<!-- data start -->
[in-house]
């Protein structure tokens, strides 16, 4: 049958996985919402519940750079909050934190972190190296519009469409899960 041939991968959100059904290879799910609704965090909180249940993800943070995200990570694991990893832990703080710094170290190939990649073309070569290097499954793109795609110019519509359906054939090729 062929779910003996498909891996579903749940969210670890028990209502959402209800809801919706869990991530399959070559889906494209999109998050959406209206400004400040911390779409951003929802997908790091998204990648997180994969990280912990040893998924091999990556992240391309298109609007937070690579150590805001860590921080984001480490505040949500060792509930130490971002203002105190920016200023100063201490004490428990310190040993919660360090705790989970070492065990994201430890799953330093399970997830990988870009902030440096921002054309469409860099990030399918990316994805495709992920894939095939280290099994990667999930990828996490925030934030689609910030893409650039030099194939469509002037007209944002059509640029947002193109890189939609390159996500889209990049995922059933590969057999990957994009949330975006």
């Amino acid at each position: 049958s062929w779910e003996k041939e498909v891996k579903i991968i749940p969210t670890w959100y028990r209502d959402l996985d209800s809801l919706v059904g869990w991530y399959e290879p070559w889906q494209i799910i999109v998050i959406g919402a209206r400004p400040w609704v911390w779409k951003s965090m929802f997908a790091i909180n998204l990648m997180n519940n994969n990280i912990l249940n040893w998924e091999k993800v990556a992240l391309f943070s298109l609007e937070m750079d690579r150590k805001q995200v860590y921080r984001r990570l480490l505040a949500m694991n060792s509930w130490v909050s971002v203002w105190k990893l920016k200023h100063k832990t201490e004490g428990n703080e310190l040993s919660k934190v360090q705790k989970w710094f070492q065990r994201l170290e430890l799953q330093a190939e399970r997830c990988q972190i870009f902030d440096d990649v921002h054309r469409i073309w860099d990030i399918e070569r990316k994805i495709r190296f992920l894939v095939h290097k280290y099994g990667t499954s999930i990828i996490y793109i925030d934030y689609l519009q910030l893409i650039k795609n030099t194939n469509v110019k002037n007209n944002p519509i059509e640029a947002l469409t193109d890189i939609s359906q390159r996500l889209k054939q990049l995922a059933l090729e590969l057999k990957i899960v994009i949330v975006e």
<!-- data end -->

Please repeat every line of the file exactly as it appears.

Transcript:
[in-house]
């Protein structure tokens, strides 16, 4: 049958996985919402519940750079909050934190972190190296519009469409899960 041939991968959100059904290879799910609704965090909180249940993800943070995200990570694991990893832990703080710094170290190939990649073309070569290097499954793109795609110019519509359906054939090729 062929779910003996498909891996579903749940969210670890028990209502959402209800809801919706869990991530399959070559889906494209999109998050959406209206400004400040911390779409951003929802997908790091998204990648997180994969990280912990040893998924091999990556992240391309298109609007937070690579150590805001860590921080984001480490505040949500060792509930130490971002203002105190920016200023100063201490004490428990310190040993919660360090705790989970070492065990994201430890799953330093399970997830990988870009902030440096921002054309469409860099990030399918990316994805495709992920894939095939280290099994990667999930990828996490925030934030689609910030893409650039030099194939469509002037007209944002059509640029947002193109890189939609390159996500889209990049995922059933590969057999990957994009949330975006």
């Amino acid at each position: 049958s062929w779910e003996k041939e498909v891996k579903i991968i749940p969210t670890w959100y028990r209502d959402l996985d209800s809801l919706v059904g869990w991530y399959e290879p070559w889906q494209i799910i999109v998050i959406g919402a209206r400004p400040w609704v911390w779409k951003s965090m929802f997908a790091i909180n998204l990648m997180n519940n994969n990280i912990l249940n040893w998924e091999k993800v990556a992240l391309f943070s298109l609007e937070m750079d690579r150590k805001q995200v860590y921080r984001r990570l480490l505040a949500m694991n060792s509930w130490v909050s971002v203002w105190k990893l920016k200023h100063k832990t201490e004490g428990n703080e310190l040993s919660k934190v360090q705790k989970w710094f070492q065990r994201l170290e430890l799953q330093a190939e399970r997830c990988q972190i870009f902030d440096d990649v921002h054309r469409i073309w860099d990030i399918e070569r990316k994805i495709r190296f992920l894939v095939h290097k280290y099994g990667t499954s999930i990828i996490y793109i925030d934030y689609l519009q910030l893409i650039k795609n030099t194939n469509v110019k002037n007209n944002p519509i059509e640029a947002l469409t193109d890189i939609s359906q390159r996500l889209k054939q990049l995922a059933l090729e590969l057999k990957i899960v994009i949330v975006e």